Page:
“I love this theme of the perpetrator because I think we often speak about compassion as this concept but when it comes down to day-to-day personal relationships and dealings, how much compassion is there? And how much forgiveness is there for yourself as well as for others?"Lulu Wang
“So I thought that that was a really intriguing way into the story of somebody who carried so much guilt and so much self-hatred, and darkness, and how to help take her into the light. And what you recognise too is that she's quite young and people can make mistakes.”
But it’s not just Mercy who finds her scrutinised for being outside the social norm, many of the women in the show deal with the same. Hilary, for example, is constantly questioned and queried for her desire not to have kids, a subject Wang and her writers’ room were keen to balance it in the right way, even if it meant changing her story from the book.
Wang reflects: “There were five women in the writers room, some were mothers some were not at the time, and we talked about how we didn't want to make a show about women where it all revolved around women wanting kids.
“We wanted to make sure we could portray that other perspective and so [it was] very intentional to change Hilary's storyline because in the book she adopts a child and it's this big struggle because she's struggling to conceive, and in the show we made it very clear that she's not struggling. That it is a choice and it's a choice that she has to navigate, that she has to hide, that she has to explain to her friends, to her family, to her husband.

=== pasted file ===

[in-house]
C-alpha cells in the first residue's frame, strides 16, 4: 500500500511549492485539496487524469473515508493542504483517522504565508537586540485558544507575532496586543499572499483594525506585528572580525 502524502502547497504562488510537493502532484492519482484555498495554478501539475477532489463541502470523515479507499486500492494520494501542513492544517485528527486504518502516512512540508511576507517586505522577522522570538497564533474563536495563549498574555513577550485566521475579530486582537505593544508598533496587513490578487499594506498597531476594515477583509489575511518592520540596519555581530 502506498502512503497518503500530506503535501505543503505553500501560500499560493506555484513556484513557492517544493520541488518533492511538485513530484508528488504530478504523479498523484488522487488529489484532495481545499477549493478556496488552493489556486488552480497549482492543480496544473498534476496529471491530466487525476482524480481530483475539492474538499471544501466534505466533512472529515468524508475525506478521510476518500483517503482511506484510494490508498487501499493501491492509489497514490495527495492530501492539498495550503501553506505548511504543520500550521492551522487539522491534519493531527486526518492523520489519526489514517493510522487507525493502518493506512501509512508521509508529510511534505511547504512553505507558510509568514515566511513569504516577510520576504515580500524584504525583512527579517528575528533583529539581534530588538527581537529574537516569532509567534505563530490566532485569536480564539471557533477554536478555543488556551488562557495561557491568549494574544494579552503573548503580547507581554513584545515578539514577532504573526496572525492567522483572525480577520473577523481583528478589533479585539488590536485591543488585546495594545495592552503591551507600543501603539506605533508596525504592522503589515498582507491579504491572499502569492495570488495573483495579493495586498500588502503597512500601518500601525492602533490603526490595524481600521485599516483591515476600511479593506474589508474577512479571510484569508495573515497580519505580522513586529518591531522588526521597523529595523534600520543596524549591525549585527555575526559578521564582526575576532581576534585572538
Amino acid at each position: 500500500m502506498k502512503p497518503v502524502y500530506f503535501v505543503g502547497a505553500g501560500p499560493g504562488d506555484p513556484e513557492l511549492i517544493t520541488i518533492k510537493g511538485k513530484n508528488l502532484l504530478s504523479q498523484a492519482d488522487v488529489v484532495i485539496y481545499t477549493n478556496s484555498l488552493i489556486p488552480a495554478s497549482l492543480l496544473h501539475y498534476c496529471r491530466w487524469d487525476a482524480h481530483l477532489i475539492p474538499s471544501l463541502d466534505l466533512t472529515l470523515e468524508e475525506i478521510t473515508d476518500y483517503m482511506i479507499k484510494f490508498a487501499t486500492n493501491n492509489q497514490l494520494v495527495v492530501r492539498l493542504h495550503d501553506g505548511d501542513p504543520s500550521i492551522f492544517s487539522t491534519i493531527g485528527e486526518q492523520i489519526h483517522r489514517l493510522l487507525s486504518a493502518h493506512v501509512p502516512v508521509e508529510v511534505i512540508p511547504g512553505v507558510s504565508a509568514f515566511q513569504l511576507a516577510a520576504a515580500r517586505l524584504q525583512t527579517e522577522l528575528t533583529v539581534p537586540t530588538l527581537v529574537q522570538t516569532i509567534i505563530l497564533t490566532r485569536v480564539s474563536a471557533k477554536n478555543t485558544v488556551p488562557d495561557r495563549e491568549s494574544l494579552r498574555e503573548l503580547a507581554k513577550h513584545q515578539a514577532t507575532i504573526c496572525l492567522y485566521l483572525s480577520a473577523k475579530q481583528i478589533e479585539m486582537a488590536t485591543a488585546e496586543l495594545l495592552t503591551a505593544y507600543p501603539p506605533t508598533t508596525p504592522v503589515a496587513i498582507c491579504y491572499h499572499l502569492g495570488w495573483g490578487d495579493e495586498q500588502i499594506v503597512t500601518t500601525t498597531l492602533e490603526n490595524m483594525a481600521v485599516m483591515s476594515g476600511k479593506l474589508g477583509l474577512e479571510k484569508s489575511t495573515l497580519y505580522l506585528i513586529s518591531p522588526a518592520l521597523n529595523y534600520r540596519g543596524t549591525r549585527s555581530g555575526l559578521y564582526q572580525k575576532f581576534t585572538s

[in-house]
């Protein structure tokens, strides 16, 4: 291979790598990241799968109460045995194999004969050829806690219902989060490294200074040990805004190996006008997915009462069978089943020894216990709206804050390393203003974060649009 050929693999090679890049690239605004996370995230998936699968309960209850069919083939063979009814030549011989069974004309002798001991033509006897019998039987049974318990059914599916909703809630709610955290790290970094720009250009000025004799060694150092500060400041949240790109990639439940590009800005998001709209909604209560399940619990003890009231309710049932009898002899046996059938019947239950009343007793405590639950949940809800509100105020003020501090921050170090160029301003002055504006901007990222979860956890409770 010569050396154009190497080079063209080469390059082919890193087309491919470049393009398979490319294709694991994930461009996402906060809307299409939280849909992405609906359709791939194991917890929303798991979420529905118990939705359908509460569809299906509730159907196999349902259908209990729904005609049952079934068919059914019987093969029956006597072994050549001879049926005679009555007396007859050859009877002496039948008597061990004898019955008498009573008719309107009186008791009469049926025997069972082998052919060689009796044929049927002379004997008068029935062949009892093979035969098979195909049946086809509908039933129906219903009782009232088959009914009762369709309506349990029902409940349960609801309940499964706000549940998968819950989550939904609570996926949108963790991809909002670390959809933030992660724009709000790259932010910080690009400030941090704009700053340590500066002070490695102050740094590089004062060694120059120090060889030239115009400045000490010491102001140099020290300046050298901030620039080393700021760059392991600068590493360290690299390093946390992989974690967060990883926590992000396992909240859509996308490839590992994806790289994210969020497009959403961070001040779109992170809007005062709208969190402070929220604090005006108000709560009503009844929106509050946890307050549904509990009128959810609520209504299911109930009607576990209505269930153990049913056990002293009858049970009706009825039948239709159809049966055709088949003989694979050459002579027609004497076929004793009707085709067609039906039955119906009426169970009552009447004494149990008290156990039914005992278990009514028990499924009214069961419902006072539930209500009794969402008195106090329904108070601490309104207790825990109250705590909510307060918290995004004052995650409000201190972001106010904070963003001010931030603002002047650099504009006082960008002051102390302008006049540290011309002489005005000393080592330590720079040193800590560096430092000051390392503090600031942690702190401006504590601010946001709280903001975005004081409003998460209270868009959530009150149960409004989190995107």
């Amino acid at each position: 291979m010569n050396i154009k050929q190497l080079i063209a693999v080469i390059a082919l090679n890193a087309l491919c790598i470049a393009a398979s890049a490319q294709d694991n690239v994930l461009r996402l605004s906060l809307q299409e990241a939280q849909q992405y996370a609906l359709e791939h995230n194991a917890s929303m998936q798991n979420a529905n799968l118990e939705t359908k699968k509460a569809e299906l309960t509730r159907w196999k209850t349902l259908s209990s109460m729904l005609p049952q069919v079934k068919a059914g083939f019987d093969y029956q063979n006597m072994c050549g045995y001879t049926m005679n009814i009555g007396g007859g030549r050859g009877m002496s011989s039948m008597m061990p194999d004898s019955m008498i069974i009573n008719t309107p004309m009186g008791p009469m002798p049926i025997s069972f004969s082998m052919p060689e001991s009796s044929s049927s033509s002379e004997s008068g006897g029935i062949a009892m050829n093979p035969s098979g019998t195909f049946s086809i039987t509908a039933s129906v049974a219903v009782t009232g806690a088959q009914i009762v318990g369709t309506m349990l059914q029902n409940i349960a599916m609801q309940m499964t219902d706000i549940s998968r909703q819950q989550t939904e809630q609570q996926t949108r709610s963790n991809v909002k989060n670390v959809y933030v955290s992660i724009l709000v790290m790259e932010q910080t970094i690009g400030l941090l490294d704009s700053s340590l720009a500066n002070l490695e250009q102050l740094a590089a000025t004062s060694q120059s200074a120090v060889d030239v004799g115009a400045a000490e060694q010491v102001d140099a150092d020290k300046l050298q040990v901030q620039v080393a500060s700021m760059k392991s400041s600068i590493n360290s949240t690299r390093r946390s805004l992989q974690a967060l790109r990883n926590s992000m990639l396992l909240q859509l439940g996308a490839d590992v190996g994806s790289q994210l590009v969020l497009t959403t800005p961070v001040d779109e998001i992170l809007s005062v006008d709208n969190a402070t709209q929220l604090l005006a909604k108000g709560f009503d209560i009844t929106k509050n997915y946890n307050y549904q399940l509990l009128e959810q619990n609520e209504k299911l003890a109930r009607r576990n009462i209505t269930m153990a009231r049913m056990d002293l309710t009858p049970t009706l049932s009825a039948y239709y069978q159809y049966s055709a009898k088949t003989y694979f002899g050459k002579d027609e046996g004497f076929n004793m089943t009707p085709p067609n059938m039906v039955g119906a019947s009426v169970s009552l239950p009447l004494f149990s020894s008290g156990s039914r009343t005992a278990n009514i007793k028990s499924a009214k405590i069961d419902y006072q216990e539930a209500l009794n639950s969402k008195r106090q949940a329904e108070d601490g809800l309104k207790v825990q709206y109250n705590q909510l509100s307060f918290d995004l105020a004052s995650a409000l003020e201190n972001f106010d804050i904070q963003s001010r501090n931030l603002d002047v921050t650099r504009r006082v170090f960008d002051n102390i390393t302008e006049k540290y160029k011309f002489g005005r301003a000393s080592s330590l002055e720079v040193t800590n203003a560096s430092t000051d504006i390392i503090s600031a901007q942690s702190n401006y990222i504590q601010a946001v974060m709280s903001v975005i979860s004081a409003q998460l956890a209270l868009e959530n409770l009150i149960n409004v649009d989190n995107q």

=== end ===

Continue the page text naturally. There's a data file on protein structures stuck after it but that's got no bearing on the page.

“It's funny because there have been people who've seen the entire series and who said, ‘obviously Hilary's struggling to conceive’ and somehow it's like there's still that expectation, that if a woman doesn't have kids it's not by choice somehow. So even more so I felt like that was important to convey, I know a lot of Hilarys in my life, and so I wanted to see them represented.”
The challenge of following up The Farewell
It was aspects of the story like this that intrigued Wang, and made it “hard to say no” to making Expats as a follow up to The Farewell.
“It felt like this big canvas, a much larger canvas and obviously [it] came with its challenges,” Wang says.
The director brought many of her collaborators from The Farewell into this new production, and together they navigated these difficulties together.
Wang goes on: “With Nicole's blessing and Amazon’s support it just felt like I couldn't say no because to be able to make six films basically all at once, and at this level, we grew tremendously as filmmakers, as a director.
“I didn't go to film school and as a director I've had very limited number of days on set, and it takes several years before you make another film and then you shoot another 30 days on set and that's it. With this, we were on set for well over 100 days, and so maybe part of it too for me was [questioning] ‘Am I really a good director? Can I even call myself a director?’ I've only directed these limited things.
“But then after making Expats, and being on set day after day for 100 days, at one point I was like, ‘OK, I am a director because today I'm not creative, I'm really tired.’ I have to show up and I still have to lead my team, I still have to inspire them and I still have to make creative choices with limitations.
“And let me tell you it's a lot easier doing that on the 26-day project and not sleeping than it is on the 100-day project. [It was about] learning to pace myself so that I can get through all of it and I don't regret that.”
Expats premieres on Prime Video with its first two episodes on Friday, 26 January and it will air weekly thereafter.
Watch the trailer for Expats:
This article originally appeared on Yahoo TV UK at https://uk.news.yahoo.com/lulu-wang-nicole-kidman-expats-prime-video-085039682.html